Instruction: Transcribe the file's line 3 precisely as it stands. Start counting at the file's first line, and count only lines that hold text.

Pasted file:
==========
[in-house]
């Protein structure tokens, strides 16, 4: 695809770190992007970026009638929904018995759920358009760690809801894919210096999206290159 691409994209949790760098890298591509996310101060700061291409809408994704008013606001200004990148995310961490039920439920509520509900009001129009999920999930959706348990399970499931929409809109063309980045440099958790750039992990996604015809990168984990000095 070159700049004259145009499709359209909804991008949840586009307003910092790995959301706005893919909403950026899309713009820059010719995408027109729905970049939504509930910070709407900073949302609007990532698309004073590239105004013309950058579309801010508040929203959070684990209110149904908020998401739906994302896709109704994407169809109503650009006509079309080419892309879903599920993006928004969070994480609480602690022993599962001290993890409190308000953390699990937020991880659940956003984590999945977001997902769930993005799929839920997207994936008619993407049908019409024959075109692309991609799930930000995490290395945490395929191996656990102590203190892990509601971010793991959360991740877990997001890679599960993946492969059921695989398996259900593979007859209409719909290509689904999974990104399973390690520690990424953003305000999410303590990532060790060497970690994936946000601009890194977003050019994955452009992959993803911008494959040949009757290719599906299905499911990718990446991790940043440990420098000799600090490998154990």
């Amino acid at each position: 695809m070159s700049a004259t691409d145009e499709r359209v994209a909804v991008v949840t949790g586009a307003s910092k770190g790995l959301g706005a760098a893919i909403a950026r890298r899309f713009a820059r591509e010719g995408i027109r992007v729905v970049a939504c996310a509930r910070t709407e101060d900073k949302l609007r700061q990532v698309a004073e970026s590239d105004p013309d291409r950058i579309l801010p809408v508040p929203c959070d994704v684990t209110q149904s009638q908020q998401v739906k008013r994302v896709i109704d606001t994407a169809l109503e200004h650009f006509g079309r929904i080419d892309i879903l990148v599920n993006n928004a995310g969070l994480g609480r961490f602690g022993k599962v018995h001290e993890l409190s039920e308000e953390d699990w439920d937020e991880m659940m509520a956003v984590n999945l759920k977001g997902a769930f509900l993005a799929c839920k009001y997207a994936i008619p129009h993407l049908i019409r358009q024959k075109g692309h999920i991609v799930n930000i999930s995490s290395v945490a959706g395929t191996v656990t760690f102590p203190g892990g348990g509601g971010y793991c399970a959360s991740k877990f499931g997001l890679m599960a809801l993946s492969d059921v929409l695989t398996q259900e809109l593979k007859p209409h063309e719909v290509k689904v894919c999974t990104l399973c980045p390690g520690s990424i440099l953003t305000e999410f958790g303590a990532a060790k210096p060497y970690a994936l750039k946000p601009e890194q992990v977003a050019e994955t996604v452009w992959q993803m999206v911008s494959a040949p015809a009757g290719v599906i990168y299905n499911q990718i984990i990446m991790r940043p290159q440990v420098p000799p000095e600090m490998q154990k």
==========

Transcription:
């Amino acid at each position: 695809m070159s700049a004259t691409d145009e499709r359209v994209a909804v991008v949840t949790g586009a307003s910092k770190g790995l959301g706005a760098a893919i909403a950026r890298r899309f713009a820059r591509e010719g995408i027109r992007v729905v970049a939504c996310a509930r910070t709407e101060d900073k949302l609007r700061q990532v698309a004073e970026s590239d105004p013309d291409r950058i579309l801010p809408v508040p929203c959070d994704v684990t209110q149904s009638q908020q998401v739906k008013r994302v896709i109704d606001t994407a169809l109503e200004h650009f006509g079309r929904i080419d892309i879903l990148v599920n993006n928004a995310g969070l994480g609480r961490f602690g022993k599962v018995h001290e993890l409190s039920e308000e953390d699990w439920d937020e991880m659940m509520a956003v984590n999945l759920k977001g997902a769930f509900l993005a799929c839920k009001y997207a994936i008619p129009h993407l049908i019409r358009q024959k075109g692309h999920i991609v799930n930000i999930s995490s290395v945490a959706g395929t191996v656990t760690f102590p203190g892990g348990g509601g971010y793991c399970a959360s991740k877990f499931g997001l890679m599960a809801l993946s492969d059921v929409l695989t398996q259900e809109l593979k007859p209409h063309e719909v290509k689904v894919c999974t990104l399973c980045p390690g520690s990424i440099l953003t305000e999410f958790g303590a990532a060790k210096p060497y970690a994936l750039k946000p601009e890194q992990v977003a050019e994955t996604v452009w992959q993803m999206v911008s494959a040949p015809a009757g290719v599906i990168y299905n499911q990718i984990i990446m991790r940043p290159q440990v420098p000799p000095e600090m490998q154990k």